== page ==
Warm PDO El Nino 21, La Nina 12

    I don’t know about you guys but the evidence shows me that El Nino’s are more frequent and stronger in a Warm PDO (which was the majority of the last 40 years) and La Nina’s are more frequent and longer in a Cold PDO (which we are entering now).

  9. polistra says:

    40 years? Nope, judging by the 5th graph on the WUWT ref page, EN increased from 1980 to 2000 then returned to previous situation.

    The null hypothesis of this study seems weird. Why would you assume that the ENSO would go away when the average temp is higher? A wave doesn’t disappear when you add a constant offset, it just rides higher overall.

  10. Bob Tisdale says:

    The Isthmus of Panama formed sometime during the Pliocene. Is this paper examining ENSO events before or after the Atlantic and Pacific were separated from one another?

  11. Joe Banks says:

    Funny it was warmer 3 million years ago. Who was emitting all the CO2?

  12. Bill Illis says:

    Temperatures were higher 3 Mya but it was not 3.0C warmer. It was probably only 1.0C warmer. Pro-AGW papers consistently exaggerate the proxy records to show what they want.

    I imagine the ENSO has always been an oscillation of slightly warmer and slightly colder water on a yearly to 18 month timeframe regardless if it was 1.0C or 9.0C warmer (and that would go back several hundred million years since the Pacific became a large ocean basin). To propose an El Nino was permanent, you would have to show that the Trade Winds also stopped at that time.

    In regards to this paper, they have nowhere near high enough resolution in their data to determine if there was a permanent El Nino. I’ve downloaded their new original data and the datapoints are several hundred thousand years apart. You cannot determine anything about the ENSO from those timelines.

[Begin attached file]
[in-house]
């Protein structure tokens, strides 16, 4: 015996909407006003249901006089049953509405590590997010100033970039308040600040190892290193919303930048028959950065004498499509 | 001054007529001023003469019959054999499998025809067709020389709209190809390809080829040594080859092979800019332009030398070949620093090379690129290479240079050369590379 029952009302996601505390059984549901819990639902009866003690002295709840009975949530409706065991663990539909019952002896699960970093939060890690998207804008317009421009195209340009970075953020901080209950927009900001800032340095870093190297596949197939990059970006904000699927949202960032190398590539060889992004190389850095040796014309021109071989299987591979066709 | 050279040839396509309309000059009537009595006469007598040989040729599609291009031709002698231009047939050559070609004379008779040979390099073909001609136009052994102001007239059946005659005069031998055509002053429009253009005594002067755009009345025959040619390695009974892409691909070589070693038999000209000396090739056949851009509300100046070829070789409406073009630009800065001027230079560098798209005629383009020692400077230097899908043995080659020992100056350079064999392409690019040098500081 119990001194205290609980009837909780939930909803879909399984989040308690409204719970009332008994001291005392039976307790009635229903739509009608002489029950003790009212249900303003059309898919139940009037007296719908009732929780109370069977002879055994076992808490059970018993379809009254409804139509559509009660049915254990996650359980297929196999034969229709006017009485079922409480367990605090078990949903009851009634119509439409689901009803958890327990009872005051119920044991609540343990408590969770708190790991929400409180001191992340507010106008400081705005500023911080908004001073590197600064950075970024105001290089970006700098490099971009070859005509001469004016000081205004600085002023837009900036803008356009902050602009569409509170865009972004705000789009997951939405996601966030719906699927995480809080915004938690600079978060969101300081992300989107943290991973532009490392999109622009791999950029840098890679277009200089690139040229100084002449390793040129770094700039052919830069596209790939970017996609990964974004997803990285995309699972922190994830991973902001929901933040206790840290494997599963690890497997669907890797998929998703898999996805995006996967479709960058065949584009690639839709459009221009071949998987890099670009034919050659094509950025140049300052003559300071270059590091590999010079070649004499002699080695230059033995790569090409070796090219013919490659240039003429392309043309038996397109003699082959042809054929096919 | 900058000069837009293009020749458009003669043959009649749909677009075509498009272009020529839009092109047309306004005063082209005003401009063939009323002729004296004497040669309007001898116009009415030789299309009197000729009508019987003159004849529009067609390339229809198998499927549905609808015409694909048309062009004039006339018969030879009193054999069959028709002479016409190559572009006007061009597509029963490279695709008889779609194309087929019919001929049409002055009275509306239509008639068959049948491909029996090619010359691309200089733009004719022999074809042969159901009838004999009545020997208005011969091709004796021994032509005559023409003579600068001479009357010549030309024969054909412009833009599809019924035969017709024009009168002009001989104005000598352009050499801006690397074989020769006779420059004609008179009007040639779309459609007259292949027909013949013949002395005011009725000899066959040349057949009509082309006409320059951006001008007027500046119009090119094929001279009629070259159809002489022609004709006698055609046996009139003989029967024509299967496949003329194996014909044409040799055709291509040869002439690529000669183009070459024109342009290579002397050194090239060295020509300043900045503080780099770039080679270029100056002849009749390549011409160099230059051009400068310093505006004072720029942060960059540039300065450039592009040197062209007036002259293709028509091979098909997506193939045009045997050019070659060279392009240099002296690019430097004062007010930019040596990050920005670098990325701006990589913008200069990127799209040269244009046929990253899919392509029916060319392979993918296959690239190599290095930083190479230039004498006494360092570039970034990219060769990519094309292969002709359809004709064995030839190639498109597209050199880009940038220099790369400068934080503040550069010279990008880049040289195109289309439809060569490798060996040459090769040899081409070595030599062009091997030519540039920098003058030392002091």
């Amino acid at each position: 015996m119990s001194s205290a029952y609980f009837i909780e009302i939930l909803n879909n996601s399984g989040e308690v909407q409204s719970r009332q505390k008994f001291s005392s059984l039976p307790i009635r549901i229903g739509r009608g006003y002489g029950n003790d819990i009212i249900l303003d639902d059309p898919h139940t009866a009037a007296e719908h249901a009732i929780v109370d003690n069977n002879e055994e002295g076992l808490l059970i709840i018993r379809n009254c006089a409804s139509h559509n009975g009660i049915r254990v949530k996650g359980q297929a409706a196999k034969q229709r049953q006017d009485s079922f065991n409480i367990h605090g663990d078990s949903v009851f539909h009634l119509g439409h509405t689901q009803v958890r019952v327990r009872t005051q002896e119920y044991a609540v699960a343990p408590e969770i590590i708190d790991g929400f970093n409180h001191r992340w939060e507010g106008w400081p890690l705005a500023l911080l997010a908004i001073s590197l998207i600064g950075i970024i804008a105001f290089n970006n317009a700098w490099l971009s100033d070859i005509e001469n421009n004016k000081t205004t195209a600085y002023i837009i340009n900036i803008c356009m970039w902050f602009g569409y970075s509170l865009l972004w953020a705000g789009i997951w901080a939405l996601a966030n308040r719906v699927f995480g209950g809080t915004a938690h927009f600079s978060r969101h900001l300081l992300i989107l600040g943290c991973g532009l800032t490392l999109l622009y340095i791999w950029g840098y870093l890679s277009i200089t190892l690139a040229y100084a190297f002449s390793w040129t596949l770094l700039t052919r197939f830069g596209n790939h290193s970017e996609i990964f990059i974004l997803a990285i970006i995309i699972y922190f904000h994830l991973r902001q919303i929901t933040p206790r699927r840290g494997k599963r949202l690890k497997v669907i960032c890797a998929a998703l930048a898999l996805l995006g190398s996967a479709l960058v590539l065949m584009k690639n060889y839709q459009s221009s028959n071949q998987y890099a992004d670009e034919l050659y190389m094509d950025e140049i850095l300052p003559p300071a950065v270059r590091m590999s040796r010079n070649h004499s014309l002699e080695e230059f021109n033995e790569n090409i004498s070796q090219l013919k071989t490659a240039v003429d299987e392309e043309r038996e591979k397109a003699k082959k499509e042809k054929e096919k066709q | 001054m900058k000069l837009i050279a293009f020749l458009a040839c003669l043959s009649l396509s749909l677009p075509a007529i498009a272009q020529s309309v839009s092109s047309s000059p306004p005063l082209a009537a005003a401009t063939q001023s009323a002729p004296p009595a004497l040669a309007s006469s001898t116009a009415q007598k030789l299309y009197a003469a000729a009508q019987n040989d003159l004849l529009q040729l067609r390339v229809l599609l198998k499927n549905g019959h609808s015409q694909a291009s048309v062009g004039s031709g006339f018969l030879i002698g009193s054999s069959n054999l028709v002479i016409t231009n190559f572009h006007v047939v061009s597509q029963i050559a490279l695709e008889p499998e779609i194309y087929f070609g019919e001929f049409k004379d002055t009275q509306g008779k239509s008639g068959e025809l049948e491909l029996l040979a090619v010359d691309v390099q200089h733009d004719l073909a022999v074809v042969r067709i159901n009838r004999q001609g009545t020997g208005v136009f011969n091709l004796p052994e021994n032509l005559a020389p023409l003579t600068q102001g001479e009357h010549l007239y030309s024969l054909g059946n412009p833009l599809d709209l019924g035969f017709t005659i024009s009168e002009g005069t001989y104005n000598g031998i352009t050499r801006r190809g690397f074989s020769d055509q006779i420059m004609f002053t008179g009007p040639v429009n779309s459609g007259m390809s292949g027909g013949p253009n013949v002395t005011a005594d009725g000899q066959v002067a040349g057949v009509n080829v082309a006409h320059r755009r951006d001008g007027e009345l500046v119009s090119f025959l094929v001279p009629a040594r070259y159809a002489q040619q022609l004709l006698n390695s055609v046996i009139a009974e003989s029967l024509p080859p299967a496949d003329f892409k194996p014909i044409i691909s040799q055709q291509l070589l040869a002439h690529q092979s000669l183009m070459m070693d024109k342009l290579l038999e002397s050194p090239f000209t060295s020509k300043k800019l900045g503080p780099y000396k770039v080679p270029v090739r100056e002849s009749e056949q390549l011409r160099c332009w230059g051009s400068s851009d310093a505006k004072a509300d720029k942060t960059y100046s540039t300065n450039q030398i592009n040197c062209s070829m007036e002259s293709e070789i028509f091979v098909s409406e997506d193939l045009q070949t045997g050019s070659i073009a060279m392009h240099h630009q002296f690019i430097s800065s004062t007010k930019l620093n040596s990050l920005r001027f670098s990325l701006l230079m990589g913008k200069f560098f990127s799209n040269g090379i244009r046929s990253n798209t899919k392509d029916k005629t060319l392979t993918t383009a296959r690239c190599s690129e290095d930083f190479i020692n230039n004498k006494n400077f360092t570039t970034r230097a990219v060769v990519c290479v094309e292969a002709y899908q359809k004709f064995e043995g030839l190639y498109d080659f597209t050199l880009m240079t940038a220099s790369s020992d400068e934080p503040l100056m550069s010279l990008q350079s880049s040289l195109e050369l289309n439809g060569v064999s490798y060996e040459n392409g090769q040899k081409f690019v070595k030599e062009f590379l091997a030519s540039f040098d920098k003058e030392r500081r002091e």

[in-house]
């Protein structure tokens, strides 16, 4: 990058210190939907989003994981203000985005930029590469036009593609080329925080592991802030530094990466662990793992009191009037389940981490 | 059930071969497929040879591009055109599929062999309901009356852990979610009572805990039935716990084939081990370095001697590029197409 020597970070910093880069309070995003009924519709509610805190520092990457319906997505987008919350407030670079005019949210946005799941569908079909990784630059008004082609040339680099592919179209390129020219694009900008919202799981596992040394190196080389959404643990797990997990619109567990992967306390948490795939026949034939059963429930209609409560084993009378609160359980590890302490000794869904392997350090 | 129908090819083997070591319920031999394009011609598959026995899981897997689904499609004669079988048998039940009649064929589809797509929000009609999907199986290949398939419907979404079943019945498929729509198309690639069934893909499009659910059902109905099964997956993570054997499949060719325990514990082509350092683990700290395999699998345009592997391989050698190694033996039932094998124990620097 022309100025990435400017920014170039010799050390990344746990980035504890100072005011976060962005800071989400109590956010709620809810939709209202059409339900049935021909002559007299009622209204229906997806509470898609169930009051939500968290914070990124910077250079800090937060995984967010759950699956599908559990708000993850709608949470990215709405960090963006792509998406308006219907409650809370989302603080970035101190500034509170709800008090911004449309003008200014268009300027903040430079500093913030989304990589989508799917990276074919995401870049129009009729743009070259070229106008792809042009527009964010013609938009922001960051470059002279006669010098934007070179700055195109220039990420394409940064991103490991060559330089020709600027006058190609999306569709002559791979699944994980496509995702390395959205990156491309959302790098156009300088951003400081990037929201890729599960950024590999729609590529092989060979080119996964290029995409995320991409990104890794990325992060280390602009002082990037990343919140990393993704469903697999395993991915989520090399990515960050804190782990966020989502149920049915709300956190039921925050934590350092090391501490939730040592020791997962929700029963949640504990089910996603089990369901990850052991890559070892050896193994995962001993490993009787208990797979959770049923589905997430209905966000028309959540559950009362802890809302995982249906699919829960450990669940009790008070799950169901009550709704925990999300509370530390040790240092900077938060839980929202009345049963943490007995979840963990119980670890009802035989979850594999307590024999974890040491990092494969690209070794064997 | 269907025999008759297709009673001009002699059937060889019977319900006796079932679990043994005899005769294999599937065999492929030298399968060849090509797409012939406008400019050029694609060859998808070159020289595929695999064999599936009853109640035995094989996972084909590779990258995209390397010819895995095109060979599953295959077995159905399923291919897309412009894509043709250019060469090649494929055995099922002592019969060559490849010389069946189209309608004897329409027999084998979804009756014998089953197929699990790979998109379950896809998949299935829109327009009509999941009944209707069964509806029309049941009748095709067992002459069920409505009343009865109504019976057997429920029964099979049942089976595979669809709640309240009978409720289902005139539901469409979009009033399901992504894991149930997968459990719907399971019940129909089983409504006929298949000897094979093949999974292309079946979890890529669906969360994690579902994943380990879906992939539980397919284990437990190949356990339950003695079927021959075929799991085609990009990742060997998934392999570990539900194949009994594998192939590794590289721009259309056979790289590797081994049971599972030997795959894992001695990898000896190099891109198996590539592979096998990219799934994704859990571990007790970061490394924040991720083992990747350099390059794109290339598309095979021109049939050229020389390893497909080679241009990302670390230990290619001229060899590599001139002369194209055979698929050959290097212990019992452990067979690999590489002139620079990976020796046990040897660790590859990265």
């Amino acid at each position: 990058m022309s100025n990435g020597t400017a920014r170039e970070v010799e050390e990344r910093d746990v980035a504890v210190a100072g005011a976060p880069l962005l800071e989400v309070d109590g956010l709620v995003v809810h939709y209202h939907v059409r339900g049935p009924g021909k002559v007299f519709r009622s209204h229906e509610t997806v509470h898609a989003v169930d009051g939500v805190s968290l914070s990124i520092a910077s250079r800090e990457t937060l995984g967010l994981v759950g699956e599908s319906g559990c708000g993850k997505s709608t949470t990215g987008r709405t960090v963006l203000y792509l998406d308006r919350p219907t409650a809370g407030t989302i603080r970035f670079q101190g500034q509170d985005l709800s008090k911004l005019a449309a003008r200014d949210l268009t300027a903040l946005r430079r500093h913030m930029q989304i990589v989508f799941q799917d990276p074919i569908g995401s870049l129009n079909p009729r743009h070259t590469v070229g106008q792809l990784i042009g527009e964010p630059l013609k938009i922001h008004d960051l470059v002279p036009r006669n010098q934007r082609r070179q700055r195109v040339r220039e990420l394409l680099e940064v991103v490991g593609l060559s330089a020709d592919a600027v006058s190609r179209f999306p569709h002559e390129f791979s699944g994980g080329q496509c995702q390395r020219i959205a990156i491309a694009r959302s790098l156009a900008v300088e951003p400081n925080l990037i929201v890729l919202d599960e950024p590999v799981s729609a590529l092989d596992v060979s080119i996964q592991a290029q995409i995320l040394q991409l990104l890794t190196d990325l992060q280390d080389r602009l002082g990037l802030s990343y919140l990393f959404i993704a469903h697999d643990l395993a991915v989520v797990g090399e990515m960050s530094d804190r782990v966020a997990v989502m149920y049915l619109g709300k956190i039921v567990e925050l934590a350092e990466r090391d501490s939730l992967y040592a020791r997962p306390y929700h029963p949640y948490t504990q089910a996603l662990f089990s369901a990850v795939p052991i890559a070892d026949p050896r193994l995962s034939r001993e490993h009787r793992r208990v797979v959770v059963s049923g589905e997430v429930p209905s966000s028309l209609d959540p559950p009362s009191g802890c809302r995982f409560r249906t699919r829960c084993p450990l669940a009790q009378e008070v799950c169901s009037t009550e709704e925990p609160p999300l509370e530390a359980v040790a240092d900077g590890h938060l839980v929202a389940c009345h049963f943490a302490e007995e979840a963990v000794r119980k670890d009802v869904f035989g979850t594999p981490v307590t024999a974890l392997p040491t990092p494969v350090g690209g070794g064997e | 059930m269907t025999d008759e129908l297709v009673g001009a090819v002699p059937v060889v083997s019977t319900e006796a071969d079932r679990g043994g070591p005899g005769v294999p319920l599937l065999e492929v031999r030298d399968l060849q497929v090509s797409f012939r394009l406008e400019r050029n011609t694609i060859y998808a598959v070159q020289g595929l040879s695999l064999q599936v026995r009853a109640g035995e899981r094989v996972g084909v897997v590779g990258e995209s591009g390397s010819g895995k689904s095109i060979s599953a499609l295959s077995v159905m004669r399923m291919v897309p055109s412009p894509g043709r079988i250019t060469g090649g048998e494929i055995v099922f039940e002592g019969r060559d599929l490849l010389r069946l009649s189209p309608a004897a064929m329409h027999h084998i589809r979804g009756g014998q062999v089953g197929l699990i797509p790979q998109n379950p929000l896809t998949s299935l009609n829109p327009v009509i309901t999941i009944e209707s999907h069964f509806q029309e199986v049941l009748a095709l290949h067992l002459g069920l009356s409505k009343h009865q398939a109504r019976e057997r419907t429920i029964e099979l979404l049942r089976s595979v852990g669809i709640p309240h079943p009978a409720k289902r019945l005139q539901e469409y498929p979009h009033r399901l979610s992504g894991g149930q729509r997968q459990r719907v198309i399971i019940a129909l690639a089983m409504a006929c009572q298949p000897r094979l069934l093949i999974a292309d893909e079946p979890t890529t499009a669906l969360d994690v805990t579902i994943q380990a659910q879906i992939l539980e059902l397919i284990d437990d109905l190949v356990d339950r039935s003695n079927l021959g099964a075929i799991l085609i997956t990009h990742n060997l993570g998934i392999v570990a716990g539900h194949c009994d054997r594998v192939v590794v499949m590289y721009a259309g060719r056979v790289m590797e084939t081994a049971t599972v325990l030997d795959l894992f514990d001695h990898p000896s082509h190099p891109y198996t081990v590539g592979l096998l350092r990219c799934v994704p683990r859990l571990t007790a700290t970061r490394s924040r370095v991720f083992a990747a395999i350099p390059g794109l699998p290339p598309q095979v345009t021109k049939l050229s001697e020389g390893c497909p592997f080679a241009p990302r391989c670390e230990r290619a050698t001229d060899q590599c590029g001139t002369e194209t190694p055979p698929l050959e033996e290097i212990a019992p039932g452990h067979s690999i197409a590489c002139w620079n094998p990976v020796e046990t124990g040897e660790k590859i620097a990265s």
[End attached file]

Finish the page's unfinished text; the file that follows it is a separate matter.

13. Gary Pearse says:

    Models have proven unreliable with measured, observed data. How are they going to fare when you are plugging in 3 million year old paleo-oceanic sea mud proxies?

  14. ray toster says:

    Having watched and thought about El Ninos and La Ninas for a few years now, you must remember that they are a description of a weather event. A bit like a cyclone or a cold front. They are not actors on the weather system but rather a description of where the system is at when they are in existence.

    Ray Toster

  15. Jeremy says:

    Wow am I tired of seeing people use fossilized microorganisms to prove things about the ancient world.

    That said, why wouldn’t the ENSO situation persist if you shift the bar of variability up or down? As long as you’re not approaching a state-change for water, the energy gradients should behave the same way. This seems like a very obvious conclusion.

  16. Theo Goodwin says:

    ray toster says:
    June 24, 2011 at 7:23 am
    “Having watched and thought about El Ninos and La Ninas for a few years now, you must remember that they are a description of a weather event. A bit like a cyclone or a cold front. They are not actors on the weather system but rather a description of where the system is at when they are in existence.”

    Are they natural processes – or are they not? If they are natural processes then they consist of natural regularities that should be described in physical hypotheses. Given the magnitude of their effects, which is huge, and the fact that they are rather cyclical, I am inclined to believe that they are natural processes. To simply declare that they resemble a cold front seems unreasonable. Of course, we will not know until our climate scientists, so-called, decide to get up from their computers and devise some methods for detecting and measuring the natural processes that make up El Nino and La Nina. The Gaia modelers treat them as statistical noise. Of course, the Gaia modelers treat everything as statistical noise except radiation from the sun and their sky god CO2.

  17. RAVEENDRAN. NARAYANAN says:

    EL NINO & LA NINA ARE due to dumping of Concentrates to Oceans & Seas by M.E.DESALTERS. By erecting Zero Discharge Systems in heavy duty Desalters Southern Ocilations can be resolve & GLOBAL WARMING ARRESTED. Welcome to visit Sarva Kala Vallabhan Group in facebook & comment

  18. coturnix19 says:

    That seems kind of backwards. Doesn’t the ocean heat drive the climate, not the other way round?
    ——————–

    If you drive a car, who controls the situation? You, even though it is the car who does most of the work.